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A preliminary study into the utility of a portable, commercial grade EEG system for use in sports: effects of exercise and implications for sports related concussion

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posted on 2022-10-14, 02:01 authored by Melissa TanMelissa Tan

Concussion is a brain injury and is defined as a “complex pathophysiological process affecting the brain, induced by biomechanical forces.” Concussion diagnosis is problematic and is currently a highly subjective clinical decision based on presenting signs and symptoms. Current assessment concussion assessment techniques are deficient. Neuropsychological tests, whilst portable, have problems with sensitivity, reliability, and susceptibility to athlete tampering. Imaging techniques such as diffusion tensor imaging (DTI), functional magnetic resonance imaging (fMRI) and electroencephalogram (EEG) are sensitive to structural and functional brain changes due to concussion but are not suitable fieldside tests. The Emotiv EPOC+ is a portable EEG recording system that was tested in this study. Firstly, a comparison of the EPOC+ to a Biosemi system showed that like the research-grade Biosemi system, EPOC+ can record a steady state visual evoked potential (SSVEP) response to flickering (15Hz) stimuli. Secondly, the method developed for testing SSVEP response using EPOC+ showed no significant change in response when testing was carried out before and after high intensity exercise. The current study highlights the advantage of using portable EEG over neuropsychological testing and sets a platform for the development of a new concussion assessment tool.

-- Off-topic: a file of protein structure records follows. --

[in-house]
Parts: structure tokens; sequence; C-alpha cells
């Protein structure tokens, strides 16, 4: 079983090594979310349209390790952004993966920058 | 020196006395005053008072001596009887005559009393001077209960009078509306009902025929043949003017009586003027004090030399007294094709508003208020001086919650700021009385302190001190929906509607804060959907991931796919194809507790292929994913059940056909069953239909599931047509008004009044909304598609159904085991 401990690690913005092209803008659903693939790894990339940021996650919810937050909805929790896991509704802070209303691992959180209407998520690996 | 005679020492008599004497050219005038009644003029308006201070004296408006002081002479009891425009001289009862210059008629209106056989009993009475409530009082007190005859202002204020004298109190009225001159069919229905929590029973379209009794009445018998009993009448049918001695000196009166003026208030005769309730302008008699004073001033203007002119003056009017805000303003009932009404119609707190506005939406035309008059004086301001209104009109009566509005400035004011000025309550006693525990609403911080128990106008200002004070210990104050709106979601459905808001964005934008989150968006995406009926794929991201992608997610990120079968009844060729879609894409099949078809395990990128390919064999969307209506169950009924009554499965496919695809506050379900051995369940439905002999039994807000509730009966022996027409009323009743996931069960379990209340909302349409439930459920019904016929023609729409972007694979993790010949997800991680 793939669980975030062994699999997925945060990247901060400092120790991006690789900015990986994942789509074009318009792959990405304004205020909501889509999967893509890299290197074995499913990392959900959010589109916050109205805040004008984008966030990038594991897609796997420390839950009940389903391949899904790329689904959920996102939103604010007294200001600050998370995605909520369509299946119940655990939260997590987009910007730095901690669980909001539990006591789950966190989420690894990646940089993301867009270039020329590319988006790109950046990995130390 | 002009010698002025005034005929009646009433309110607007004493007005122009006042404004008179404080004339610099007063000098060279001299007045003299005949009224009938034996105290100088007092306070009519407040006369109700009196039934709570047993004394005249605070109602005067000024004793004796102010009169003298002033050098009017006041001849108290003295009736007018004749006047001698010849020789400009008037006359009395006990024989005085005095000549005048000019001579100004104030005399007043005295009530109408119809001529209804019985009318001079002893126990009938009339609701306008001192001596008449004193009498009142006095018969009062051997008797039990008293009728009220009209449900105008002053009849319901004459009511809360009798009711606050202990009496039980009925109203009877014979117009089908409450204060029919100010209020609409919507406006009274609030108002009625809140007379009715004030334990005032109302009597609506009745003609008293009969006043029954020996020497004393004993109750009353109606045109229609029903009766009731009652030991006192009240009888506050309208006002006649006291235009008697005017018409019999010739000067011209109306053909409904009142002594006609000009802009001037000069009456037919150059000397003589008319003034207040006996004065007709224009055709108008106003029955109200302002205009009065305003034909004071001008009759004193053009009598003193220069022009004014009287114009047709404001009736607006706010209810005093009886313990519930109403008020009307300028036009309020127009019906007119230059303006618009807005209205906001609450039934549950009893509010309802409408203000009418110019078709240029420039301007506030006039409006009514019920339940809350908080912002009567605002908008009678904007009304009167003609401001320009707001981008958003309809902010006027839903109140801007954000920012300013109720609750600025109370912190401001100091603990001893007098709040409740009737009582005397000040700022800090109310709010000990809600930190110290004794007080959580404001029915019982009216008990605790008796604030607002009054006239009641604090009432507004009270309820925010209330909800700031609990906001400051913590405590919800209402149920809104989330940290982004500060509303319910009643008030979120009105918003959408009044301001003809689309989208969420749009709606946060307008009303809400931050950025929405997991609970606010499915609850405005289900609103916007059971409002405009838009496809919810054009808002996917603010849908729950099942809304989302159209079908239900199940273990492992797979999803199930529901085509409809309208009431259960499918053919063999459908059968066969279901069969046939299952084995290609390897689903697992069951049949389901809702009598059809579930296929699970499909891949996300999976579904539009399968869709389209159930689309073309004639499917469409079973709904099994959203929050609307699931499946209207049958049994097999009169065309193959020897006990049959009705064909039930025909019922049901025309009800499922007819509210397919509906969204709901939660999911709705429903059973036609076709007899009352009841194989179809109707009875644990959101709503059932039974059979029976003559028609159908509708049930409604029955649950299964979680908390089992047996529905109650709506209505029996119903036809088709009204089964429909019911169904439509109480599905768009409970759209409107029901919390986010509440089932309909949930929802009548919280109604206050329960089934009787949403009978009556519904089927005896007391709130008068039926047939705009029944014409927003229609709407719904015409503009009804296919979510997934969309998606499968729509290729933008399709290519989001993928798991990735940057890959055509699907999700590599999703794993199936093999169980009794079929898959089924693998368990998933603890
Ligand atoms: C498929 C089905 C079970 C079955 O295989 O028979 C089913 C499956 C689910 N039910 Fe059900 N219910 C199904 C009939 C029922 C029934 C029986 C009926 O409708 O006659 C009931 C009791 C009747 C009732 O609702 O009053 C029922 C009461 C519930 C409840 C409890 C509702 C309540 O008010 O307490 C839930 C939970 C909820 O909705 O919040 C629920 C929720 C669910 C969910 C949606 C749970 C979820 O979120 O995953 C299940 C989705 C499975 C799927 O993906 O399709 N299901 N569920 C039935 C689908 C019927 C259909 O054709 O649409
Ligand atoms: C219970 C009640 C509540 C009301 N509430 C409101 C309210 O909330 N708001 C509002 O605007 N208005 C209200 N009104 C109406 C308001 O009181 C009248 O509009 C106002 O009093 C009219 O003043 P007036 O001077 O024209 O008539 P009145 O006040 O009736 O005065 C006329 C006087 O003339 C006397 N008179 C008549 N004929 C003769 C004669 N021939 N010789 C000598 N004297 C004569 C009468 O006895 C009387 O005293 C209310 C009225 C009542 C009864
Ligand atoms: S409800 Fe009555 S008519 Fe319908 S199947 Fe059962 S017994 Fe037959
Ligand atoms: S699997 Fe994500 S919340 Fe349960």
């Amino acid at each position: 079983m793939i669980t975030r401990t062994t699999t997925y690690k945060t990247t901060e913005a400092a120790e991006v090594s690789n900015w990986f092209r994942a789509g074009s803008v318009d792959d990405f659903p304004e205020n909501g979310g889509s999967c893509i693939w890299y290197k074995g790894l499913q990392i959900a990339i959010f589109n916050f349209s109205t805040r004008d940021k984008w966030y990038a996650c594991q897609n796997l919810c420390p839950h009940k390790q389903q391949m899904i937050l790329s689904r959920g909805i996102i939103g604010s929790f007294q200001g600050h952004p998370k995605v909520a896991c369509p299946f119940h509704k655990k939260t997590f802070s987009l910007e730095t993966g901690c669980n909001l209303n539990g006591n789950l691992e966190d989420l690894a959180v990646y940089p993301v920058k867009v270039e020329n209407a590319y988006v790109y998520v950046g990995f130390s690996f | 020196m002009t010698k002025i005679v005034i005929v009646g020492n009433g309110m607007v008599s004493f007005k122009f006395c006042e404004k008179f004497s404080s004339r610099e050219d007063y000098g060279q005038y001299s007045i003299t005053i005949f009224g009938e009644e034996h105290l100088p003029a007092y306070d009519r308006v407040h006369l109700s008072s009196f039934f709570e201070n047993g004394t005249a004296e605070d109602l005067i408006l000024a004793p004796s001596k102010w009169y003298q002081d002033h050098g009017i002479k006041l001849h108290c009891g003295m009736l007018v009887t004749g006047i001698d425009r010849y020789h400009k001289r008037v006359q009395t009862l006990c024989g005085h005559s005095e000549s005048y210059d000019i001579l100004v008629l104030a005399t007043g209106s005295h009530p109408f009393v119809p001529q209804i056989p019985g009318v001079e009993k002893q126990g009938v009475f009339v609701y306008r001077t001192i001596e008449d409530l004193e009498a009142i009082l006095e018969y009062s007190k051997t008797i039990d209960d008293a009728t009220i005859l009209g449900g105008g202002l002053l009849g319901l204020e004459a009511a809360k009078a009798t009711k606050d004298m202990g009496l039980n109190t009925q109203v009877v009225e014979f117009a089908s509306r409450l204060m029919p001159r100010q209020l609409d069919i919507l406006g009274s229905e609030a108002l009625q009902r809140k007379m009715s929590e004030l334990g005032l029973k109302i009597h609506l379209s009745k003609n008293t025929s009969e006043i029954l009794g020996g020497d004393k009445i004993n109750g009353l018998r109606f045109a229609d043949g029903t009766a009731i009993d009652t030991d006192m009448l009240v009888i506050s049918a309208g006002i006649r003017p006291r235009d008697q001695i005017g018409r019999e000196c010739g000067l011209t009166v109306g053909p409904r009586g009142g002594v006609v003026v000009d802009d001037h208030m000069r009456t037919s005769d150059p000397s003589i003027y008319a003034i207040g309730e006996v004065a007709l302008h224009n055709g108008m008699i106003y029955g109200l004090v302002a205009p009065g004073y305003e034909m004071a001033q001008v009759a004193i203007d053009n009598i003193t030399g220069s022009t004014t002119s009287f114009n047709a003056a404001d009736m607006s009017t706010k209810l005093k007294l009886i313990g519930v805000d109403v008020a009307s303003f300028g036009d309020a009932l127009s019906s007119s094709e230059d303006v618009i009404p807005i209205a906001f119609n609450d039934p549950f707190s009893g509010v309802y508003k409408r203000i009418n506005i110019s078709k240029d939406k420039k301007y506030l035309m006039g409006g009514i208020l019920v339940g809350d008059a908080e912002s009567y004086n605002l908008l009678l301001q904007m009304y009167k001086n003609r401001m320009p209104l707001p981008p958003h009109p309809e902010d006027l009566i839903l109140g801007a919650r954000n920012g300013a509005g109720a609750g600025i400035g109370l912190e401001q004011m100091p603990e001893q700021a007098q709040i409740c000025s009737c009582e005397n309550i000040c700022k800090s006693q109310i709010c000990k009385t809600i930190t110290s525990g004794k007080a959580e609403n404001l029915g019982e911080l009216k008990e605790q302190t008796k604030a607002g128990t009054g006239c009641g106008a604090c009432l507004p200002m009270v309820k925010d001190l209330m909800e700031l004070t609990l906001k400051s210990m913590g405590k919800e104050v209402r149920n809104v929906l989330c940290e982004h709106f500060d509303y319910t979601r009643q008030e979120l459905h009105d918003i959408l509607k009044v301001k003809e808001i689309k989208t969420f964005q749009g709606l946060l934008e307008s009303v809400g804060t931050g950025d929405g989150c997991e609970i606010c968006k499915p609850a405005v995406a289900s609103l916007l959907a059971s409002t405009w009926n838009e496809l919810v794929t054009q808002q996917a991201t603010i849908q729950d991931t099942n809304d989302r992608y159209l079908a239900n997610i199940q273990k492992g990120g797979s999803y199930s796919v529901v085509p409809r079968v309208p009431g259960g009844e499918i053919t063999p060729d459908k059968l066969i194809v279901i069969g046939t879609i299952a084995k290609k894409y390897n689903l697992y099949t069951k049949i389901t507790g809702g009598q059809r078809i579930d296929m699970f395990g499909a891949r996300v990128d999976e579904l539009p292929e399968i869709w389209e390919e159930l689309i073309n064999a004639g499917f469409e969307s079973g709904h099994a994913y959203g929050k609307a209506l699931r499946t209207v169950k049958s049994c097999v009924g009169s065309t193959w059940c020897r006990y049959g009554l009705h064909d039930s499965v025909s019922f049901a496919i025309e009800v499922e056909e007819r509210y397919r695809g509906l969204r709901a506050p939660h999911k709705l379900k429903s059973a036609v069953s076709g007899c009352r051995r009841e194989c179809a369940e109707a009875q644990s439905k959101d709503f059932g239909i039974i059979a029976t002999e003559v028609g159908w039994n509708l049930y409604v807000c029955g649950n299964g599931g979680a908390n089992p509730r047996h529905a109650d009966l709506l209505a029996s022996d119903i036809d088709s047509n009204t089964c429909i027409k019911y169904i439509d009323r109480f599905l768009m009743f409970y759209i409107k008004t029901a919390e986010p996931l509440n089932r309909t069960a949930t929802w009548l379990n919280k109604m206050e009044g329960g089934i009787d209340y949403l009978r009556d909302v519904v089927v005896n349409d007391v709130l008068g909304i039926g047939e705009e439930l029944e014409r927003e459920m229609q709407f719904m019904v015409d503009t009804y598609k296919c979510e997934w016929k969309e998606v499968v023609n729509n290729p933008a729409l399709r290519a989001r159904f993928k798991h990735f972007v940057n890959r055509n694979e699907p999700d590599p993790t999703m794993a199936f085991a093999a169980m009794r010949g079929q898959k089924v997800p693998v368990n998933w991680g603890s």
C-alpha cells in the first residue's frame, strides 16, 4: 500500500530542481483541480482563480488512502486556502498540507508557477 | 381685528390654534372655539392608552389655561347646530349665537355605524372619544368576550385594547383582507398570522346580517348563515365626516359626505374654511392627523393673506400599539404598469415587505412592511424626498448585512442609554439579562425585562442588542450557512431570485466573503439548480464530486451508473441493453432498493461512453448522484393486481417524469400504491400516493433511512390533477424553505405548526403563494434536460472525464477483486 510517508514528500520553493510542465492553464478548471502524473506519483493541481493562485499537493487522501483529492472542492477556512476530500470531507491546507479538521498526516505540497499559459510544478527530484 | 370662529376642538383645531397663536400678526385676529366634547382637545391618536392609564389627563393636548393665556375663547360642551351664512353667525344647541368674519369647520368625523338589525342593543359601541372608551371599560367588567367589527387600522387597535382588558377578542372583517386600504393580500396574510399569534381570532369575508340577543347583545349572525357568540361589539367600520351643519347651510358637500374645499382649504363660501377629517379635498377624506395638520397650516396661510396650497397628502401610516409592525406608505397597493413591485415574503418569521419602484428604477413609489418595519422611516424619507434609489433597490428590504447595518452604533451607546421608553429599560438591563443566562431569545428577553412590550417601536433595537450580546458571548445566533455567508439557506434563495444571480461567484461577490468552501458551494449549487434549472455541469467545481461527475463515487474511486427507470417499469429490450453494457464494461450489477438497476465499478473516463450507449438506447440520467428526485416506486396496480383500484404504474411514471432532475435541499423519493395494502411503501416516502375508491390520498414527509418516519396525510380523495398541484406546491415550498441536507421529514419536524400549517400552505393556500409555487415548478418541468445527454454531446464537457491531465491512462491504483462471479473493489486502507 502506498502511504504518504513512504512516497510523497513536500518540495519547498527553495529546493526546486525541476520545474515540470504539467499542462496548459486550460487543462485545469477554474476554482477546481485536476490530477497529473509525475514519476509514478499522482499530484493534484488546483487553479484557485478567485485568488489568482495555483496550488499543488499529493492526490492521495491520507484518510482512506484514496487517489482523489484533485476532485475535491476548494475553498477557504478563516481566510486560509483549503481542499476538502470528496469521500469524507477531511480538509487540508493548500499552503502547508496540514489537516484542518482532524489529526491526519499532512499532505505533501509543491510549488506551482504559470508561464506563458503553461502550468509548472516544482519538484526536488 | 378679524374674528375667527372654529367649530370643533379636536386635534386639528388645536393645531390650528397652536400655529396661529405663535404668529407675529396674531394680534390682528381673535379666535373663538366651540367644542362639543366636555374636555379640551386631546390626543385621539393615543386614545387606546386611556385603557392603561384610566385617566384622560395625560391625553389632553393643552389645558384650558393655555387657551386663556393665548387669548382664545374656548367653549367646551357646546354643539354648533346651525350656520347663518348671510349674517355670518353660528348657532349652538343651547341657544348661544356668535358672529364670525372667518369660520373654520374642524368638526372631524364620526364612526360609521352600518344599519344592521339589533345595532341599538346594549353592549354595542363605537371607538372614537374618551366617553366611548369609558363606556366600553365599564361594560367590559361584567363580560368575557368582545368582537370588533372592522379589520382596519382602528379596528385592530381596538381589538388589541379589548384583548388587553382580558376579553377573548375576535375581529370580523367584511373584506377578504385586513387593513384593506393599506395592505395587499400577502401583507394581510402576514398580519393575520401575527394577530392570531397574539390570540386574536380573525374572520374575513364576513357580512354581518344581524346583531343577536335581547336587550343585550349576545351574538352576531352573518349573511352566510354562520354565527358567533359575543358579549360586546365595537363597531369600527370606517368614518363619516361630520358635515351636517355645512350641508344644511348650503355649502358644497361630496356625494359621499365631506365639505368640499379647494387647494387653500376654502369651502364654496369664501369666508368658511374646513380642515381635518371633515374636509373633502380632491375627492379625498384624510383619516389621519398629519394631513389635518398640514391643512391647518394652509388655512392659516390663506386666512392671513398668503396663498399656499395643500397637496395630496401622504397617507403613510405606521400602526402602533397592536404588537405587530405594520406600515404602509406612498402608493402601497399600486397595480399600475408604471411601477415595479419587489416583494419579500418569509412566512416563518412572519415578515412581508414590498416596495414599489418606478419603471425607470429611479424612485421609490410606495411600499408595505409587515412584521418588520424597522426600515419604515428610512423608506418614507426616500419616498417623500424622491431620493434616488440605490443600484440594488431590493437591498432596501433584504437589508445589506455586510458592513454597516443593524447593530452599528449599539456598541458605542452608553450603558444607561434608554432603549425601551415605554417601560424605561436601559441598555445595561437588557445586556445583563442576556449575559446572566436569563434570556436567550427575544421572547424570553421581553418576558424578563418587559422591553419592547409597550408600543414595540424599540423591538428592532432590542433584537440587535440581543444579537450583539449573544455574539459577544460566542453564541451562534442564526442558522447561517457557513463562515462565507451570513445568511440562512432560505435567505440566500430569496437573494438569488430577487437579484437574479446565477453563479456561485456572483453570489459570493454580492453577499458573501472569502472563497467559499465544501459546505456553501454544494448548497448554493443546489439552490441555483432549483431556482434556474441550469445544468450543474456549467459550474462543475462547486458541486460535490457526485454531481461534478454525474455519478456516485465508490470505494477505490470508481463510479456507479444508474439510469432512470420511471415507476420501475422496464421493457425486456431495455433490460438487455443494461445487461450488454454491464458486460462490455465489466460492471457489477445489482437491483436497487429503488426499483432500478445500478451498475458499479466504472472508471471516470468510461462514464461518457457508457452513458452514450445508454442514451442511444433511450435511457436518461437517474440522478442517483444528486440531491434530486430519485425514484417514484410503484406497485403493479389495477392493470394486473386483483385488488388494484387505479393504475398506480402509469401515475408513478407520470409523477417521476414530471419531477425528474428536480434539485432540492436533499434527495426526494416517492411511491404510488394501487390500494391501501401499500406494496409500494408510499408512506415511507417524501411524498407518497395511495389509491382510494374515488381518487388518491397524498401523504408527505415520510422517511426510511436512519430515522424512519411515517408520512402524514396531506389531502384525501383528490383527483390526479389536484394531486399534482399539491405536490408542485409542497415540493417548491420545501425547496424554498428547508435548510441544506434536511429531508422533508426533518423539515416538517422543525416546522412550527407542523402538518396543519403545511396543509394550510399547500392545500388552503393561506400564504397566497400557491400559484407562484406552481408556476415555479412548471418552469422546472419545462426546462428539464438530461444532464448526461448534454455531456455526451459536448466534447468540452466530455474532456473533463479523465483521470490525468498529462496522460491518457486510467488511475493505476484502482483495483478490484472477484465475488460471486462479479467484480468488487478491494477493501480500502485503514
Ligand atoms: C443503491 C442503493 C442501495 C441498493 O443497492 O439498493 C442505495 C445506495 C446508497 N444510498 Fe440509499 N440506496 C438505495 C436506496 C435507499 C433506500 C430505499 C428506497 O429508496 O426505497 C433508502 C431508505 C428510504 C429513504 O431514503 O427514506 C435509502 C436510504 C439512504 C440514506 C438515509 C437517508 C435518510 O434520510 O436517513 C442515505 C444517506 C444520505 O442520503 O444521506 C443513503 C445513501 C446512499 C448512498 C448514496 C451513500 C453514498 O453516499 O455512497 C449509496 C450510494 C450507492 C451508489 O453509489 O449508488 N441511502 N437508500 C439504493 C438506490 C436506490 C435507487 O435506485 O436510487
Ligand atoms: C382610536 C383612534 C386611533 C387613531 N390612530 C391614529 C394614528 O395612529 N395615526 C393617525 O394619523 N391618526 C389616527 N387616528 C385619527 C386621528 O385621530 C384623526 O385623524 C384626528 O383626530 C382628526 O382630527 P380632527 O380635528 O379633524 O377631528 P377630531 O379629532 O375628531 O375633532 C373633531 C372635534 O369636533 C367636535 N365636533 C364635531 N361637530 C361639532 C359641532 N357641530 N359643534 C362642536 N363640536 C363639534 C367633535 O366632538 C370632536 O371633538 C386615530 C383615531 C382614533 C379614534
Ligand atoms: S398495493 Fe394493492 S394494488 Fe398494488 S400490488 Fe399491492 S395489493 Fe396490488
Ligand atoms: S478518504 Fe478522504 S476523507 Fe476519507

History

Table of Contents

Chapter 1 -- Chapter 2 – Validation of the Emotiv EPOC+ (Experiment 1) -- Chapter 3 – Variability of EEG data with Exercise (Experiment 2) -- Chapter 4 – General Discussion -- Chapter 5 – Summary and Future Directions -- References -- Appendix

Notes

A thesis submitted in partial fulfilment of the requirements for the degree of MASTER OF RESEARCH

Awarding Institution

Macquarie University

Degree Type

Thesis MRes

Degree

Thesis (MRes), Macquarie University, Faculty of Medicine, Health and Human Sciences, 2021

Department, Centre or School

Department of Cognitive Science

Year of Award

2021

Principal Supervisor

Paul Sowman

Additional Supervisor 1

Stephney Whillier

Rights

Copyright: Melissa Tan Copyright disclaimer: https://www.mq.edu.au/copyright-disclaimer

Language

English

Extent

159 pages

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